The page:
some bacon – which they needed anyway – before turning and heading back again. Still trying to decide between chicken and
lamb. Chops or
coq au vin

She’d originally wanted to do something themed. A holiday-style menu to remind them all of their fortnight in the sun, with
piña coladas to kick things off. Seafood had been the obvious choice, a chowder perhaps – if she could find the clams – and
then some sort of fish for a main. She had even gone online and found a recipe for Key Lime pie.

Barry had said it was a stupid idea, so she’d let it go.

She glanced down into the trolley, wondered if she should get some ice cream to go with the frozen pizzas she’d picked out
for the kids. It was all quick and easy and it would be handy to get dinner for the pair of them done and dusted before her
guests arrived. She knew that Laura and Luke would be happy enough with that arrangement; keen to stay out of everyone’s way
and not have to join in with boring grown-up conversations. One night in front of the computer couldn’t hurt, assuming that
any homework had already been done.

Barry was in charge of all that.

She picked up a large pack of chicken breasts. She saw that the meat was organic, clocked the price and quickly put it back
again. Right idea though. Lamb was nice enough, but it could be a bit tricky, what with some people preferring it pinker than
others, and Barry had always enjoyed her
coq au vin
. She reached for a cheaper pack …

‘I just thought it would have been nice,’ she had said. ‘A bit different.’

‘I don’t see the point.’

‘There’s no
, it’s just a bit of fun, that’s all. Cooking something Floridian.’


‘Something that comes from Florida.’

‘I know what the word means,’ Barry said, eyes narrow. He crushed the empty beer can he was holding, opened the lid of the
bin in the corner of the kitchen and tossed the can inside. ‘I’m just trying to work out why the hell you’re saying it. It’s

‘Look, it doesn’t matter.’

‘The whole thing’s poncey, you ask me.’ He slammed the lid of the bin shut and walked across to the fridge. ‘You’ll make us
look stupid.’

‘Fine, I’ll just do chicken or whatever.’ Angie reached for the cloth that was draped over the edge of the sink. ‘That OK,
then?’ Rubbing at a smear on the granite worktop, she watched as her husband stared into the fridge for almost half a minute,
then closed the door again without taking anything out. There was a bit more hair gone at the back, she noticed, and the mottled
roll of fat above his collar seemed that little bit thicker. Not that she was in any position to talk, of course. ‘OK, then,’
she said to herself.

‘Yeah, fine, whatever.’

He walked behind her, put his hands on her shoulders and kissed the back of her head. She carried on rubbing at the granite,
though the smear had already gone.

‘Can’t see why we’re even bothering though, to be honest,’ he said. He moved away and pulled out one of the seats at the breakfast
bar. ‘Haven’t we got enough friends?’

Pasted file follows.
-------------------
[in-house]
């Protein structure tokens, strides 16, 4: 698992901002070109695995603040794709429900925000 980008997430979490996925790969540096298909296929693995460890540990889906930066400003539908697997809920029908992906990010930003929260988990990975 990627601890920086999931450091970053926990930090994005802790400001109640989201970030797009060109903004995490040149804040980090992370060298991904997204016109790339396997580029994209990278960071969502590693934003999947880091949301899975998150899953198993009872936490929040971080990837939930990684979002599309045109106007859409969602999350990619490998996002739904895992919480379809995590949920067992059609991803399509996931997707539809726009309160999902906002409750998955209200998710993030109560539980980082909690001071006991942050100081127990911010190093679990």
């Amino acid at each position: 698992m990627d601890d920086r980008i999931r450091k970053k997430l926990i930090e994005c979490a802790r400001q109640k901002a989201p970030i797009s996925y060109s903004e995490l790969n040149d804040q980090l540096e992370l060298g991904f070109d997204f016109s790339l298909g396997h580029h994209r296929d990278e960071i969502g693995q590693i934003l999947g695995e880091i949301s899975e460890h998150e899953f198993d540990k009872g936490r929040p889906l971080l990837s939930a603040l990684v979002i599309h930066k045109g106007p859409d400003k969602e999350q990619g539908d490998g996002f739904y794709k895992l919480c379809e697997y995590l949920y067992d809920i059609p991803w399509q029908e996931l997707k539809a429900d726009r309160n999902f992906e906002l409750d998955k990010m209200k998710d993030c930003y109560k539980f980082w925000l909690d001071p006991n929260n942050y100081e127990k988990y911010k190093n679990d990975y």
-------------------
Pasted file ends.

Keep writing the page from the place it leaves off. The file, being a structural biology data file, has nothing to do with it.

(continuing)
‘It’s just a get-together, that’s all. Sort of an add-on to the holiday kind of thing.’

‘Why do we want to do that?’ he asked. ‘I mean, it all went a bit weird at the end.’

‘Only at the end.’

‘That girl and everything.’

‘All the more reason. It’s something we’ve got in common, isn’t it?’

‘So, because of that we have to go to all this trouble?’

don’t have to do anything,’ she said.

‘You know what I mean.’

‘You got on all right with Ed and Dave, didn’t you?’

He shrugged. ‘They were nice enough.’

‘And the girls.’

Barry rolled his head slowly around on his neck. ‘Ed’s wife was all right, but that what’s-her-face … Marina … got right on
my nerves.’


‘A bit full of herself, I reckon.’

Angie just nodded, happy to let him think he was being clever. She knew very well he was only pretending not to like Marina
Green because he fancied the arse off her. Because he was a sucker for big tits and an over-the-top dye job. Angie had watched
him ogling her on the sly, saucer-eyed behind his knock-off Oakleys, pretending he was still reading his paper as she climbed
out of the pool in a bikini that anyone could see was too small for her.

think she’s nice,’ Angie said.

‘Up to you.’

‘I think they’re all nice, and providing you make an effort we’ll have a nice evening.’ She could hear raised voices in the
lounge, an argument about what to watch on TV. She opened the kitchen door and shouted at her children to stop bickering.
When she turned back into the kitchen, Barry was standing, rubbing the belly that strained against a maroon polo shirt.

‘What about the diet?’ he asked.

She considered the fact that he was almost certainly more concerned
putting on a few pounds than
. She thought about the two cans of lager he’d got through in the half-hour since he’d come in from work and the empty crisp
packets she was always digging out of his car. ‘I’ll do fruit for pudding,’ she said. ‘It’s just one night.’

‘It won’t be though, will it?’ He slid a hand beneath the shirt, began to scratch. ‘We have them over here, then each of them
invites us to their place, whatever.’

‘What’s wrong with that?’

‘Like I told you, we’ve got enough friends.’

‘Name them,’ Angie said.

Excuse me, could I just …?

Angie blinked and apologised to the man who was stretching to reach past her for something. She nudged the trolley with the
squeaky wheel out of his way and wondered how long she had been standing there, staring blankly at the meat like a mad woman.
She glanced down at the pack of chicken that was still in her hand.

The shiny pink flesh, pressed tight against the polythene wrap.